To find out about a drug, just type the name or DIN (drug identification number) into the search box or try our alphabetical listing below.
|02339609||TARGIN 10/5 MG TABLET|
|02339617||TARGIN 20/10 MG TABLET|
|02339625||TARGIN 40/20 MG TABLET|
Many medications can cause side effects. A side effect is an unwanted response to a medication when it is taken in normal doses. Side effects can be mild or severe, temporary or permanent. The side effects listed below are not experienced by everyone who takes this medication. If you are concerned about side effects, discuss the risks and benefits of this medication with your doctor.
The following side effects have been reported by at least 1% of people taking this medication. Many of these side effects can be managed, and some may go away on their own over time.
Contact your doctor if you experience these side effects and they are severe or bothersome. Your pharmacist may be able to advise you on managing side effects.
Although most of these side effects listed below don't happen very often, they could lead to serious problems if you do not check with your doctor or seek medical attention.
Check with your doctor as soon as possible if any of the following side effects occur:
Stop taking the medication and seek immediate medical attention if any of the following occur:
Some people may experience side effects other than those listed. Check with your doctor if you notice any symptom that worries you while you are taking this medication.
Before you begin using a medication, be sure to inform your doctor of any medical conditions or allergies you may have, any medications you are taking, whether you are pregnant or breast-feeding, and any other significant facts about your health. These factors may affect how you should use this medication.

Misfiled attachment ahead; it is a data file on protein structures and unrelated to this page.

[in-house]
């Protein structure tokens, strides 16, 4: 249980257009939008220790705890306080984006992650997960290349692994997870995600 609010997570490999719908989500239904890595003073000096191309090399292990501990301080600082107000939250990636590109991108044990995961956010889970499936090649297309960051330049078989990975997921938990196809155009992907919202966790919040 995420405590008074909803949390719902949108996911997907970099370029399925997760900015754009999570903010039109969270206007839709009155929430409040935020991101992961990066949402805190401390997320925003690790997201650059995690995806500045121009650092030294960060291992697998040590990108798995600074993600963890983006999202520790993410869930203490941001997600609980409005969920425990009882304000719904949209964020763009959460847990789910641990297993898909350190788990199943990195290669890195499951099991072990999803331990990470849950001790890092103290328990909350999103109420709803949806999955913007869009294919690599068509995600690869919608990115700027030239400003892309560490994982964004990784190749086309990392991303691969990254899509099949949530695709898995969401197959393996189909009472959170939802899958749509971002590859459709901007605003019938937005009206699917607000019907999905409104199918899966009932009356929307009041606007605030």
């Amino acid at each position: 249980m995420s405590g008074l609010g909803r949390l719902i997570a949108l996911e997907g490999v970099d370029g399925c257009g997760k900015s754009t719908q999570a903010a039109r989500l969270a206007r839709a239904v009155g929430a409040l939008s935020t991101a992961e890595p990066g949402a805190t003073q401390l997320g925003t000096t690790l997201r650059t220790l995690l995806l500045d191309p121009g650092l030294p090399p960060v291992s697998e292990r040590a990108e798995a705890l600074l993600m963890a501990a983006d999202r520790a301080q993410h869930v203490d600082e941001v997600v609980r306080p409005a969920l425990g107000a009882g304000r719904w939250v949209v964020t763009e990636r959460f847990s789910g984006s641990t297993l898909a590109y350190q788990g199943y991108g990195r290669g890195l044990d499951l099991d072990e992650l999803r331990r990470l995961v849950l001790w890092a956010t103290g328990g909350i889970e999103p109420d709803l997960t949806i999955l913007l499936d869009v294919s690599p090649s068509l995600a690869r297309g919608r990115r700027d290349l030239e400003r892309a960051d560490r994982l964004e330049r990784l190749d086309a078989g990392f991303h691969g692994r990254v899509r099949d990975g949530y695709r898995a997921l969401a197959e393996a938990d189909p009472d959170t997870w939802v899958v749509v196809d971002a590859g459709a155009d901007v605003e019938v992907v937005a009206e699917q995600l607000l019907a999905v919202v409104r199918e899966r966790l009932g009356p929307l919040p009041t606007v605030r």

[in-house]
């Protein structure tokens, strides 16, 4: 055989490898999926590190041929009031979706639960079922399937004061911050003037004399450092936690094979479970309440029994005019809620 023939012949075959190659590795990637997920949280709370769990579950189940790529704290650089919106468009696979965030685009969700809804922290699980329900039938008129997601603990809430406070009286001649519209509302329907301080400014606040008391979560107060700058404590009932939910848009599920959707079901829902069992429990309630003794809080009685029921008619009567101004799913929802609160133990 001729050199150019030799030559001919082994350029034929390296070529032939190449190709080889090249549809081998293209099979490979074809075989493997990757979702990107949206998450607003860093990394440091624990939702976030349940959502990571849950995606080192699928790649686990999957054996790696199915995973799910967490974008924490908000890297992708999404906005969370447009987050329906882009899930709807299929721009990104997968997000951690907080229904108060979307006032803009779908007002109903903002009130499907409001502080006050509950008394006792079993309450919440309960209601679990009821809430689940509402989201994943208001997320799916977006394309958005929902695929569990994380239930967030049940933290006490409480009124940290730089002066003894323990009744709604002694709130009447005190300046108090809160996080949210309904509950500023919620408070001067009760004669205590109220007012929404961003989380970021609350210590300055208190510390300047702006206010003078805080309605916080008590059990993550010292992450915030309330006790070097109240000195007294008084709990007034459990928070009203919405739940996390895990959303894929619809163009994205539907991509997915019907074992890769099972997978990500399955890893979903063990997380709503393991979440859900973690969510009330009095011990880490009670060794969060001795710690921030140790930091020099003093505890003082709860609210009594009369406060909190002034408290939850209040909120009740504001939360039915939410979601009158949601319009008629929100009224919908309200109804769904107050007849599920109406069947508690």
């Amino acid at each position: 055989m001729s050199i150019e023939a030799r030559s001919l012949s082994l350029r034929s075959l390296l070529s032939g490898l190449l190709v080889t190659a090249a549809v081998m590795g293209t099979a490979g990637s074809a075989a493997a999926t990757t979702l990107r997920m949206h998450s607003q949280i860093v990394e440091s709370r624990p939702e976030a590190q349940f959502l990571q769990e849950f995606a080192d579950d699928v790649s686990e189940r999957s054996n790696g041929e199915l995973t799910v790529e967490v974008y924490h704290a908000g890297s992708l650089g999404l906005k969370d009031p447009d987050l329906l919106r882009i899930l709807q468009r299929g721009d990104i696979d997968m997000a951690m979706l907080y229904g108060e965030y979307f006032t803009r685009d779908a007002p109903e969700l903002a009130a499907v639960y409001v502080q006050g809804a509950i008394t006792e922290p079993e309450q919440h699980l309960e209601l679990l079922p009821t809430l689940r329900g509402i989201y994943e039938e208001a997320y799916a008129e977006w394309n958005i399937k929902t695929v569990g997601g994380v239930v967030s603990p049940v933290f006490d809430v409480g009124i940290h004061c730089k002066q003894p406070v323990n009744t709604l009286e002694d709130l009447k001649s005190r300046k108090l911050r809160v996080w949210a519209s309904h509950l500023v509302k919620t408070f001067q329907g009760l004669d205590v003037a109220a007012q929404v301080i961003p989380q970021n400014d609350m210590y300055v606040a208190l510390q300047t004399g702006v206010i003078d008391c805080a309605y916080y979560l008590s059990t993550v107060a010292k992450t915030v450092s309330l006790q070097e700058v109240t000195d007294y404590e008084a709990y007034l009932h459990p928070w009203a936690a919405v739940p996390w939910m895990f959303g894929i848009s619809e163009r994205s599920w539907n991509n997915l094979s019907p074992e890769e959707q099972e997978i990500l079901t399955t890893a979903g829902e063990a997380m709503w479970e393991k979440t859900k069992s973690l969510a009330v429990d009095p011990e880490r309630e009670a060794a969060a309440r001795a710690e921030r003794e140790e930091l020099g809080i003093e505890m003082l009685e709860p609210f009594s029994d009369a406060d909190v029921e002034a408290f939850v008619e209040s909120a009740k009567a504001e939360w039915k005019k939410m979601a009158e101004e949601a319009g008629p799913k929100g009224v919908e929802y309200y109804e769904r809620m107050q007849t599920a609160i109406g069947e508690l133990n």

Dependence: As with other opioid medications (narcotics), this medication may become habit-forming if taken for long periods of time. Misuse of oxycodone - naloxone usually is not a problem when it is used appropriately for pain relief. Withdrawal symptoms (e.g., body aches, diarrhea, nausea, nervousness, restlessness, runny nose, sneezing, goose bumps, shaking, shivering, nausea, stomach cramps, fast heart rate, fever, sweating) may occur if oxycodone - naloxone is stopped suddenly. People who are taking this medication for a long time and no longer require it for pain control should stop the medication gradually as directed by their doctor.
Drowsiness/reduced alertness: People taking oxycodone - naloxone should not drive a car or perform hazardous tasks until they determine that this medication does not impair their ability to perform these tasks safely.
Medical conditions: People with low blood pressure, heart disease, lung problems, head injury, kidney or liver problems, seizures, or mental health disorders should discuss with their doctor how this medication may affect their medical condition, how their medical condition may affect the dosing and effectiveness of this medication, and whether any special monitoring is needed.
Proper use of medication: Oxycodone - naloxone must be swallowed whole and is meant to work over a 12-hour period. Do not chew, break, crush, or dissolve the tablet because the entire 12-hour dose will be absorbed quickly into your body. This can cause serious problems such as overdose, which can be fatal.
Pregnancy: This medication should not be used during pregnancy. If you become pregnant while taking this medication, contact your doctor immediately.
Breast-feeding: This medication passes into breast milk. It is not recommended for breast-feeding mothers.
Children: The safety and effectiveness of using this medication have not been established for children.
There may be an interaction between oxycodone - naloxone and any of the following:
If you are taking any of these medications, speak with your doctor or pharmacist. Depending on your specific circumstances, your doctor may want you to:
An interaction between two medications does not always mean that you must stop taking one of them. Speak to your doctor about how any drug interactions are being managed or should be managed.
Medications other than those listed above may interact with this medication. Tell your doctor or prescriber about all prescription, over-the-counter (non-prescription), and herbal medications you are taking. Also tell them about any supplements you take. Since caffeine, alcohol, the nicotine from cigarettes, or street drugs can affect the action of many medications, you should let your prescriber know if you use them.
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